Colossus at Rhodes
of the Ancient World
Alexander the Great conquered many places, including the Mediterranean Island of Rhodes, which was part of ancient Greece.
Alexander died quite young from an insect bite around 300 BCE. His three generals split up his empire. All wanted the island of Rhodes. Rhodes was situated perfectly to be a crossroads of trade.
The people of Rhodes supported General Ptolemy. Unfortunately, although the general was successful in taking over Egypt, most of Greece was conquered by another general. This general was angry that the people in Rhodes had not supported him. He sent his son to level the city. His son was not successful. General Ptolemy sent an army from Egypt to lend the townspeople a hand. Together, they drove the enemy army away.
With joy, the townspeople used the armor and war machinery left behind. They melted down the bronze, and used it to build a giant statue of their patron god, Helios, to thank Helios for helping them save their city.
The statue was 110 feet high and stood on a 50 foot base. Each morning, the sun glittered off the bronze plates that covered the statue. It must have been quite a sight! It only took about 15 years to build this incredible statue, and the materials mostly were free!
Only 56 years after the statue was built, it was toppled by an earthquake. Most of the pieces fell into the harbor. The statue's thumb was accessible. Many people traveled to see the statue's thumb and to try and put their arms around it. The thumb was bigger than than their arms could stretch.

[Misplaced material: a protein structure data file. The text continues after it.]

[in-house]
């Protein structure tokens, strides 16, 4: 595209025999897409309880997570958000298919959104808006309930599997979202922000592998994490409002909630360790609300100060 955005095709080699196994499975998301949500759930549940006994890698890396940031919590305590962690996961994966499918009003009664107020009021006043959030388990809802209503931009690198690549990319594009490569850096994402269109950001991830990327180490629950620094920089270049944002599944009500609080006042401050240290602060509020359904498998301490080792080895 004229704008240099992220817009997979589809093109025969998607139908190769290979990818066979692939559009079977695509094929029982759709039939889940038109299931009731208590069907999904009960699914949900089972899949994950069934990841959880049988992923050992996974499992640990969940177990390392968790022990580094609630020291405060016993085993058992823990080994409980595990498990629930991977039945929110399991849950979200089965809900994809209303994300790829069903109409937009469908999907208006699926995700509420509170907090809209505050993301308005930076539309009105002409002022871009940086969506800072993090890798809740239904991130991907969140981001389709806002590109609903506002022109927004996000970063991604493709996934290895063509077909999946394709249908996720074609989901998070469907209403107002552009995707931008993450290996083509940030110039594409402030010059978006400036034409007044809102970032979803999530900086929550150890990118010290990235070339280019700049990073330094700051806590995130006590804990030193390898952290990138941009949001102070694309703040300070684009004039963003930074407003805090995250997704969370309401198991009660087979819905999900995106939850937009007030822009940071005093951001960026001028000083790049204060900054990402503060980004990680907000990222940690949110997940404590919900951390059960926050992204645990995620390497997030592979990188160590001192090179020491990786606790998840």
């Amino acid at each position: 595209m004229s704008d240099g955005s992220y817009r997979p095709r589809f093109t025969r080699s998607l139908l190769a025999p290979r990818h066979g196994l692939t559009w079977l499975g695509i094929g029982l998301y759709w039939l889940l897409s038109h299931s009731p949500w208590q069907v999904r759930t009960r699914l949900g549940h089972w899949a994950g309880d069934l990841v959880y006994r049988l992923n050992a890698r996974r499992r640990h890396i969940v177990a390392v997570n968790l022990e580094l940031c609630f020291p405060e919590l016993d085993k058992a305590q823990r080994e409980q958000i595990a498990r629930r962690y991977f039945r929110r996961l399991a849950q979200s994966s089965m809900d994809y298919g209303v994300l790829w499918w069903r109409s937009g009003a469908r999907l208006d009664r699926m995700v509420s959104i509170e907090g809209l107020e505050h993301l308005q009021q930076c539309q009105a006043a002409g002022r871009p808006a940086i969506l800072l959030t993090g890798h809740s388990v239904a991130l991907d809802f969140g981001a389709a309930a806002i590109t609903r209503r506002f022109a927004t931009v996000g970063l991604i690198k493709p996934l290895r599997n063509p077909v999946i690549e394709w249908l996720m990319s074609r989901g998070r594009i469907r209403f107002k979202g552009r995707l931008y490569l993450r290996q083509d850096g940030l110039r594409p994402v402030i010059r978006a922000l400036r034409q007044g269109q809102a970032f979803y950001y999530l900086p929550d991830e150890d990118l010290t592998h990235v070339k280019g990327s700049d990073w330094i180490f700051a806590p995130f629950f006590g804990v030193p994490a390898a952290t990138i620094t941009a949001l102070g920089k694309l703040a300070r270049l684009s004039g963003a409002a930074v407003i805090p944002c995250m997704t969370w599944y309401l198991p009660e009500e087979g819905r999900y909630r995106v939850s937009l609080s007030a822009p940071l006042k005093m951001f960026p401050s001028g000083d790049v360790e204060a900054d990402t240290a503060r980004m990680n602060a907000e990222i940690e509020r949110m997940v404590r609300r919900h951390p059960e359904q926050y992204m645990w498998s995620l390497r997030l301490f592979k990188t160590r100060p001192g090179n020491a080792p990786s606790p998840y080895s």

The king of Egypt offered the people of Rhodes money to rebuild the statue. But the townspeople said no. They were afraid their god Helios had tossed the statue down in a fit of anger. They decided to leave the statue exactly as their god had placed it.
Many years later, around 600 CE, Arab traders finally removed the remains of the Colossus to use as scrap metal. Legend says ... it took 900 camels to ferry the pieces home.
This ancient wonder inspired other artists throughout time. A French sculptor based one of his most famous work of arts on the Colossus of Rhodes. That work of art is still in existence today. It's in New York City. It is called The Statue of Liberty!